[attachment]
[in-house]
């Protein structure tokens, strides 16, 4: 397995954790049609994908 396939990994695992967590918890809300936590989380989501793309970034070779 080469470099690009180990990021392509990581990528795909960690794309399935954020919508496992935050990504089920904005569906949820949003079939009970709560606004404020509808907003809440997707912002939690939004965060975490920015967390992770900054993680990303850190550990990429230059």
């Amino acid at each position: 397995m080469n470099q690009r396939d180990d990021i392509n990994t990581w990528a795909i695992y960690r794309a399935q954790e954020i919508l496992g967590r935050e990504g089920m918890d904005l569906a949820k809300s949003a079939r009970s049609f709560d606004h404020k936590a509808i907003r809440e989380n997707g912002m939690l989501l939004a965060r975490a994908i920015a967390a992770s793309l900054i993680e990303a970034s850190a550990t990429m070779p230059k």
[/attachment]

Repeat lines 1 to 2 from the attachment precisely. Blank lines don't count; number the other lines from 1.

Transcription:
[in-house]
């Protein structure tokens, strides 16, 4: 397995954790049609994908 396939990994695992967590918890809300936590989380989501793309970034070779 080469470099690009180990990021392509990581990528795909960690794309399935954020919508496992935050990504089920904005569906949820949003079939009970709560606004404020509808907003809440997707912002939690939004965060975490920015967390992770900054993680990303850190550990990429230059």